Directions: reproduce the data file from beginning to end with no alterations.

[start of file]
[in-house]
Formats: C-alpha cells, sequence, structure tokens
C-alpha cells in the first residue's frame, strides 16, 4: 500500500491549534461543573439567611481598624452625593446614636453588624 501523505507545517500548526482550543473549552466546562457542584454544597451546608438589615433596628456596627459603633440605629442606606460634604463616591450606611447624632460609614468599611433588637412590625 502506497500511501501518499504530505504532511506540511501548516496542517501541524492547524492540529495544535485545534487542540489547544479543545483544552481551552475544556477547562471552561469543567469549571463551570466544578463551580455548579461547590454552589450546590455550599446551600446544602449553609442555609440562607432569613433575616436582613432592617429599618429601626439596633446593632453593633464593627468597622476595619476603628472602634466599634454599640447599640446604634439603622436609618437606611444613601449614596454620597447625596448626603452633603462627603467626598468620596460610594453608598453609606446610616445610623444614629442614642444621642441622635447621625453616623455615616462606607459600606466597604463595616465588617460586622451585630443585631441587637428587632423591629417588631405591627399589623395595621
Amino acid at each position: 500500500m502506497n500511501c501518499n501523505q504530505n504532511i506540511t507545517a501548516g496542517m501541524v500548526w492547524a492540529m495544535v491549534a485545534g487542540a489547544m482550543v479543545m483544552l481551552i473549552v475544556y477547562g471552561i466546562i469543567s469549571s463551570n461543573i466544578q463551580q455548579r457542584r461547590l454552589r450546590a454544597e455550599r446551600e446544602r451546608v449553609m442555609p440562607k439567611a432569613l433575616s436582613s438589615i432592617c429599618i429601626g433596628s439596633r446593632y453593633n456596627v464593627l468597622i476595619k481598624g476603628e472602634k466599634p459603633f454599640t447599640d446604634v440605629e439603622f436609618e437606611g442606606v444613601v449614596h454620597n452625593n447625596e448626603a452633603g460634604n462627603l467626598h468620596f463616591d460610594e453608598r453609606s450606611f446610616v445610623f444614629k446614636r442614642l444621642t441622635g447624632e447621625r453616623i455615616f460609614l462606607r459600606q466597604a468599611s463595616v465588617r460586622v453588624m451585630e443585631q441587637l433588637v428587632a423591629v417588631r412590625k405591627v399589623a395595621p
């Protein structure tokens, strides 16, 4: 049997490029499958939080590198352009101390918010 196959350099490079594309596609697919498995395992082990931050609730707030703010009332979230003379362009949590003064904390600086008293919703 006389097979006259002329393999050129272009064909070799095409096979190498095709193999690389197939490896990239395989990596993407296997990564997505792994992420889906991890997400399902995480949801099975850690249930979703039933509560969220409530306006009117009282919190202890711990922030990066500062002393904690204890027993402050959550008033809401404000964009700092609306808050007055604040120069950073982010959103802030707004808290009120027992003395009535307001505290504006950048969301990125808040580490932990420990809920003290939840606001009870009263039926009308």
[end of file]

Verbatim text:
[in-house]
Formats: C-alpha cells, sequence, structure tokens
C-alpha cells in the first residue's frame, strides 16, 4: 500500500491549534461543573439567611481598624452625593446614636453588624 501523505507545517500548526482550543473549552466546562457542584454544597451546608438589615433596628456596627459603633440605629442606606460634604463616591450606611447624632460609614468599611433588637412590625 502506497500511501501518499504530505504532511506540511501548516496542517501541524492547524492540529495544535485545534487542540489547544479543545483544552481551552475544556477547562471552561469543567469549571463551570466544578463551580455548579461547590454552589450546590455550599446551600446544602449553609442555609440562607432569613433575616436582613432592617429599618429601626439596633446593632453593633464593627468597622476595619476603628472602634466599634454599640447599640446604634439603622436609618437606611444613601449614596454620597447625596448626603452633603462627603467626598468620596460610594453608598453609606446610616445610623444614629442614642444621642441622635447621625453616623455615616462606607459600606466597604463595616465588617460586622451585630443585631441587637428587632423591629417588631405591627399589623395595621
Amino acid at each position: 500500500m502506497n500511501c501518499n501523505q504530505n504532511i506540511t507545517a501548516g496542517m501541524v500548526w492547524a492540529m495544535v491549534a485545534g487542540a489547544m482550543v479543545m483544552l481551552i473549552v475544556y477547562g471552561i466546562i469543567s469549571s463551570n461543573i466544578q463551580q455548579r457542584r461547590l454552589r450546590a454544597e455550599r446551600e446544602r451546608v449553609m442555609p440562607k439567611a432569613l433575616s436582613s438589615i432592617c429599618i429601626g433596628s439596633r446593632y453593633n456596627v464593627l468597622i476595619k481598624g476603628e472602634k466599634p459603633f454599640t447599640d446604634v440605629e439603622f436609618e437606611g442606606v444613601v449614596h454620597n452625593n447625596e448626603a452633603g460634604n462627603l467626598h468620596f463616591d460610594e453608598r453609606s450606611f446610616v445610623f444614629k446614636r442614642l444621642t441622635g447624632e447621625r453616623i455615616f460609614l462606607r459600606q466597604a468599611s463595616v465588617r460586622v453588624m451585630e443585631q441587637l433588637v428587632a423591629v417588631r412590625k405591627v399589623a395595621p
């Protein structure tokens, strides 16, 4: 049997490029499958939080590198352009101390918010 196959350099490079594309596609697919498995395992082990931050609730707030703010009332979230003379362009949590003064904390600086008293919703 006389097979006259002329393999050129272009064909070799095409096979190498095709193999690389197939490896990239395989990596993407296997990564997505792994992420889906991890997400399902995480949801099975850690249930979703039933509560969220409530306006009117009282919190202890711990922030990066500062002393904690204890027993402050959550008033809401404000964009700092609306808050007055604040120069950073982010959103802030707004808290009120027992003395009535307001505290504006950048969301990125808040580490932990420990809920003290939840606001009870009263039926009308």